347

Sustainable use of California biomass resources can help meet state and national bioenergy targets  

E-Print Network (OSTI)

the energy supply. The sustainable use of biomass can reduceBiomass as Feedstock for a Bioenergy and Bioprod- ucts Industry: The Technical Feasibility of a Billion-Ton Annual Supply.supply, renewabil- ity of this resource, sustainability of production and utilization practices, feasibility of advanced technologies for converting biomass

Jenkins, Bryan M; Williams, Robert B; Gildart, Martha C; Kaffka, Stephen R.; Hartsough, Bruce; Dempster, Peter G

2009-01-01T23:59:59.000Z

348

Technical analysis of US Army Weapons Systems and related advanced technologies of military interest. Final report  

Science Conference Proceedings (OSTI)

This report summarizes the activities and accomplishments of an US Army technology security project designed to identify and develop effective policy guidelines for militarily critical technologies in specific Army systems and in broad generic technology areas of military interest, Individual systems analyses are documented in separate Weapons Systems Technical Assessments (WSTAs) and the general generic technology areas are evaluated in the Advanced Technology Assessment Reports (ATARs), However, specific details of these assessments are not addressed here, only recommendations regarding aspects of the defined approach, methodology, and format are provided and discussed.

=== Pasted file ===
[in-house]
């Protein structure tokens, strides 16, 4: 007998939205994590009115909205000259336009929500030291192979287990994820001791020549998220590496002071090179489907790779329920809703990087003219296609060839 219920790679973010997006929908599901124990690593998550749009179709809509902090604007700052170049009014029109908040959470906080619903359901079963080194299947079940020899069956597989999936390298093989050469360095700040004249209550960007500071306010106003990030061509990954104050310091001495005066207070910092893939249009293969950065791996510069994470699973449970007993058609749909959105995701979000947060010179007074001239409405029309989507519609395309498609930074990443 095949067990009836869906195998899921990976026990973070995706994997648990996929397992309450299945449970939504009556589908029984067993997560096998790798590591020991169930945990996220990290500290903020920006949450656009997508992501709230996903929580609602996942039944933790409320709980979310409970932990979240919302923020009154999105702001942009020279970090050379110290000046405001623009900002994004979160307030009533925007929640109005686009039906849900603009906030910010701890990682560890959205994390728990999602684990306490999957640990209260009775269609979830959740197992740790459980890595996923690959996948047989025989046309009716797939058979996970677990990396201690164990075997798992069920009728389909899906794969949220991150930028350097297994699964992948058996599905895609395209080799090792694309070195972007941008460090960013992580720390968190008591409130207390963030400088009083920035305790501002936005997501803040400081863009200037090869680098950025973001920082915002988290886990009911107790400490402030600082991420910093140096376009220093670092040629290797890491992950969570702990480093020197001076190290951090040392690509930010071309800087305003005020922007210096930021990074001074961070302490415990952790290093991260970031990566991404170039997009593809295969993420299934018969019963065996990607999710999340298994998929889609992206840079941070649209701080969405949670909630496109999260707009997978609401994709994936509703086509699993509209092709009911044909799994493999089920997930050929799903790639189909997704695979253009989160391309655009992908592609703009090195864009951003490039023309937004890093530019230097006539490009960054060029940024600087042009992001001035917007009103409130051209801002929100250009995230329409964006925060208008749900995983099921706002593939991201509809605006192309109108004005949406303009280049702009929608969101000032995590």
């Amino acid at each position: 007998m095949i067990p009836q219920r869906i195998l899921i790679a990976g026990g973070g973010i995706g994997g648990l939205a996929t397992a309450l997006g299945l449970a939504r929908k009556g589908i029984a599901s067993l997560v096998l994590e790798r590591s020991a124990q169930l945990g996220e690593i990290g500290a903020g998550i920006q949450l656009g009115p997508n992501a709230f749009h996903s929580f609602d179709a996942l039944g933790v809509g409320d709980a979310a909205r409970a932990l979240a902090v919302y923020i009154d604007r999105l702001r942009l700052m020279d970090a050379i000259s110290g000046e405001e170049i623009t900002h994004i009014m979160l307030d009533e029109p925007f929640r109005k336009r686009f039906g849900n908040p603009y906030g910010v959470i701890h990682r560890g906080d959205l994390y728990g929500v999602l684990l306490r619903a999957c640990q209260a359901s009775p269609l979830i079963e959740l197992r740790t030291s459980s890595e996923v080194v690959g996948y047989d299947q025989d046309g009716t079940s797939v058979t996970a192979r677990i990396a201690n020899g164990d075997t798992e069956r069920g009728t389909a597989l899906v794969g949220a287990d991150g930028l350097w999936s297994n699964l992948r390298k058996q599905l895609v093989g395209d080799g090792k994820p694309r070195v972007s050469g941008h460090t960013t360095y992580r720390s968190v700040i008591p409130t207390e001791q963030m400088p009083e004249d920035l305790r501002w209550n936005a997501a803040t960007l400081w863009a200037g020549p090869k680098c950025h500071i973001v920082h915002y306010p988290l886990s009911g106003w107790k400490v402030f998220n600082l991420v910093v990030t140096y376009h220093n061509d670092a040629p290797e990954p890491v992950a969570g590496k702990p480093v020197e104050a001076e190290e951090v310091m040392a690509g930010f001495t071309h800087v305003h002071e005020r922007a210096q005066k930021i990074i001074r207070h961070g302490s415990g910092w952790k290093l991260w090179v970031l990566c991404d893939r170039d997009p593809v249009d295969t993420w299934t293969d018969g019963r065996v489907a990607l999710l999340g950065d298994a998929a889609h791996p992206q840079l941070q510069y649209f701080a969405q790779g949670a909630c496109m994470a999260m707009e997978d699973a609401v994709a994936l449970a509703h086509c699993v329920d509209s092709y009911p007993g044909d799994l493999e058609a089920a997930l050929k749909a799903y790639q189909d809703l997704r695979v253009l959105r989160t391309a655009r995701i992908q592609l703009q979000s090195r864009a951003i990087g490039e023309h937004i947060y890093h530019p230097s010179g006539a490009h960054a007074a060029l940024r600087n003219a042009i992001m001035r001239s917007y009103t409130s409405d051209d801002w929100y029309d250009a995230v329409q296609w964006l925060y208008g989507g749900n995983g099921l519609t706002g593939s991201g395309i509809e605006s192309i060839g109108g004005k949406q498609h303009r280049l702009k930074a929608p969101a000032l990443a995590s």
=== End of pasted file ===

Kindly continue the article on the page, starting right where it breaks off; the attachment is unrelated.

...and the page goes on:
NONE

1991-06-14T23:59:59.000Z

349

Hydropyrolysis of biomass  

DOE Green Energy (OSTI)

The pyrolysis and hydropyrolysis of biomass was investigated. Experimental runs using the biomass (Poplar wood sawdust) were performed using a tubular reactor of dimensions 1 inch inside diameter and 8 feet long heated at a temperature of 800 C and pressures between 450 and 750 psig. At low heat-up rate the reaction precedes in two steps. First pyrolysis takes place at temperatures of 300 to 400 c and subsequent hydropyrolysis takes place at 700 C and above. This is also confirmed by pressurized thermogravimetric analysis (PTGA). Under conditions of rapid heat-up at higher temperatures and higher hydrogen pressure gasification and hydrogasification of biomass is especially effective in producing carbon monoxide and methane. An overall conversion of 88 to 90 wt % of biomass was obtained. This value is in agreement with the previous work of flash pyrolysis and hydropyrolysis of biomass for rapid heat-up and short residence time. Initial rates of biomass conversion indicate that the rate increases significantly with increase in hydrogen pressure. At 800 C and 755 psig the initial rate of biomass conversion to gases is 0.92 1/min.